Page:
MASHPEE — Collaboration between the Mashpee Wampanoag Tribe and Mashpee Public Schools promises to increase next year, as the two groups have outlined a number of steps aimed at further integrating Native American and Wampanoag education into the district’s curriculum.
The renewed partnership between the tribe and the Mashpee school committee began with a meeting Oct. 4 at tribal headquarters. The meeting was the first of its kind between the two entities with new business in mind.
“This was a regular School Committee meeting held at the Tribal Government Center with an agenda item of building a positive and productive partnership between the Mashpee Public Schools and the Mashpee Wampanoag Tribe,” Mashpee schools Superintendent Patricia M. DeBoer wrote in an email.
Since then, the tribe and the School Committee have been patching together a joint agenda that envisions everything from educational tours of the tribal government building to hiring “potentially qualified and licensed Native American candidates for teaching vacancies within the school system.”
Other goals include creating a systemwide Native American peer mentoring program, bringing back Native American history at Mashpee Middle-High School, expanding the Wampanoag language class, holding school assemblies that “inform and celebrate the Mashpee Wampanoag culture” and adding internship opportunities for students at the tribal government center.
“Another of the action steps developed was to meet quarterly to move our partnership forward,” DeBoer said. “We have had two of these quarterly meetings so far,” where “representatives from the Tribe meet with the leadership team of the Mashpee Public Schools.”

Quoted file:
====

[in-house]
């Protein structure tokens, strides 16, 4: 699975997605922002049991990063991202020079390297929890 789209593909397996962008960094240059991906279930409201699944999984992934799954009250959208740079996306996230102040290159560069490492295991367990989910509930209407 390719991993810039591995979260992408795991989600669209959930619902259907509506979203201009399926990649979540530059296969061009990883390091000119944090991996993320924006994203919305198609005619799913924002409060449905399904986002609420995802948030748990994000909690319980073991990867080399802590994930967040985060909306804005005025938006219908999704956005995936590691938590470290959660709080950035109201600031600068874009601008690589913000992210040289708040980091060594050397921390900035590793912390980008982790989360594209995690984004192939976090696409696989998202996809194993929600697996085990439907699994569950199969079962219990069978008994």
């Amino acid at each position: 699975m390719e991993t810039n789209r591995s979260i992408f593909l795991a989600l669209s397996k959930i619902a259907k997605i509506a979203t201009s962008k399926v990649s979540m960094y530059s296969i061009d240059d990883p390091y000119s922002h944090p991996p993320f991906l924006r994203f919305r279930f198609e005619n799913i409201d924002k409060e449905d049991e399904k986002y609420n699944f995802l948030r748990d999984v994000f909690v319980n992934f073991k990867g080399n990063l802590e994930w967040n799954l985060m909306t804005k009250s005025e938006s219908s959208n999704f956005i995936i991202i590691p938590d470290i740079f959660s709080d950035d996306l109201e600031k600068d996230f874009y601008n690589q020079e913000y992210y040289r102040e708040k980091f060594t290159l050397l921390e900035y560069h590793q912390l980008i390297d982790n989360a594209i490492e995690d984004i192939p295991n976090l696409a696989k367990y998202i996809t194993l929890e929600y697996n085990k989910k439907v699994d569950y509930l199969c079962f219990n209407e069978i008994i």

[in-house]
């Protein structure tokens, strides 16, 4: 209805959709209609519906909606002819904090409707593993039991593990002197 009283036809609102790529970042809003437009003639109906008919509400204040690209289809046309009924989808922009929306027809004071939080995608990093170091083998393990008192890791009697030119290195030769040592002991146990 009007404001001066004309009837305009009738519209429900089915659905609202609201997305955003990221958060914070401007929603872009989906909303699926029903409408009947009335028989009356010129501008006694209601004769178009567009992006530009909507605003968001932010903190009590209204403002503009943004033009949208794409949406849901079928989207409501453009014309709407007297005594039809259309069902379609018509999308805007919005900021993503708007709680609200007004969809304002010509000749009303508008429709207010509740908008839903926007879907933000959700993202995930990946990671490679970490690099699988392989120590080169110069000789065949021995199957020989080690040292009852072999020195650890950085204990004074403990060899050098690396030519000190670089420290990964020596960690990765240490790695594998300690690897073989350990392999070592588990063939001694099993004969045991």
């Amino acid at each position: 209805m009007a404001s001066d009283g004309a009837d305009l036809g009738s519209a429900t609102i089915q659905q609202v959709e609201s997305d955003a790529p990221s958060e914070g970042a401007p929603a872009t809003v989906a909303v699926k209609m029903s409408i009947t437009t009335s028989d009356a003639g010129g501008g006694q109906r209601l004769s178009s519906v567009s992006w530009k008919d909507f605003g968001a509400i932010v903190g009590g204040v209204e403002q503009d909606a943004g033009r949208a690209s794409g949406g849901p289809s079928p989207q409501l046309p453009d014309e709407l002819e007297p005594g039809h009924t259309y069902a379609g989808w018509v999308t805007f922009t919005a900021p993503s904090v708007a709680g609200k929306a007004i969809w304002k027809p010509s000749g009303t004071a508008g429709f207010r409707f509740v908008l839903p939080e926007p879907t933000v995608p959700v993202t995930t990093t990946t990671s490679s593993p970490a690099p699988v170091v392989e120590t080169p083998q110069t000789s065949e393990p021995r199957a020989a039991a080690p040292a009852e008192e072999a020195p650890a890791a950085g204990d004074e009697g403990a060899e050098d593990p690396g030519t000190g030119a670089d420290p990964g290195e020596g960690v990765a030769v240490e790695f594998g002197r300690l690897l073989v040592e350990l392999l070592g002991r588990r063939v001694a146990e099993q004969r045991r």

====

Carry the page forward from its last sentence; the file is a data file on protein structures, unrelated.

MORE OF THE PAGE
Tribal spokeswoman Trish Keli’inui, whose son attended a Mashpee school, said since the inaugural meeting in October the tribe has held two joint faculty and staff sessions at each school, led by Mashpee Wampanoag Tribal Council Vice Chairwoman Jesse “Little Doe” Baird. The tribe also recently hosted the Mashpee High School varsity girls and boys basketball teams at their gymnasium in the government building. Matt Triveri, the district’s athletic director, worked with the tribe to coordinate the games.
“We are very encouraged by the partnership between the tribe and Mashpee Public Schools,” Keli’inui said. “We look forward to building on these tribe and school district initiatives in 2018.”
This year was also the first in a century and a half that children in the Mashpee Public School system could study the Wampanoag language — called Wôpanâak — for credit, according to Baird, who spearheaded the reclamation of the ancient language. Mashpee schools hope to build on the program’s success, DeBoer said.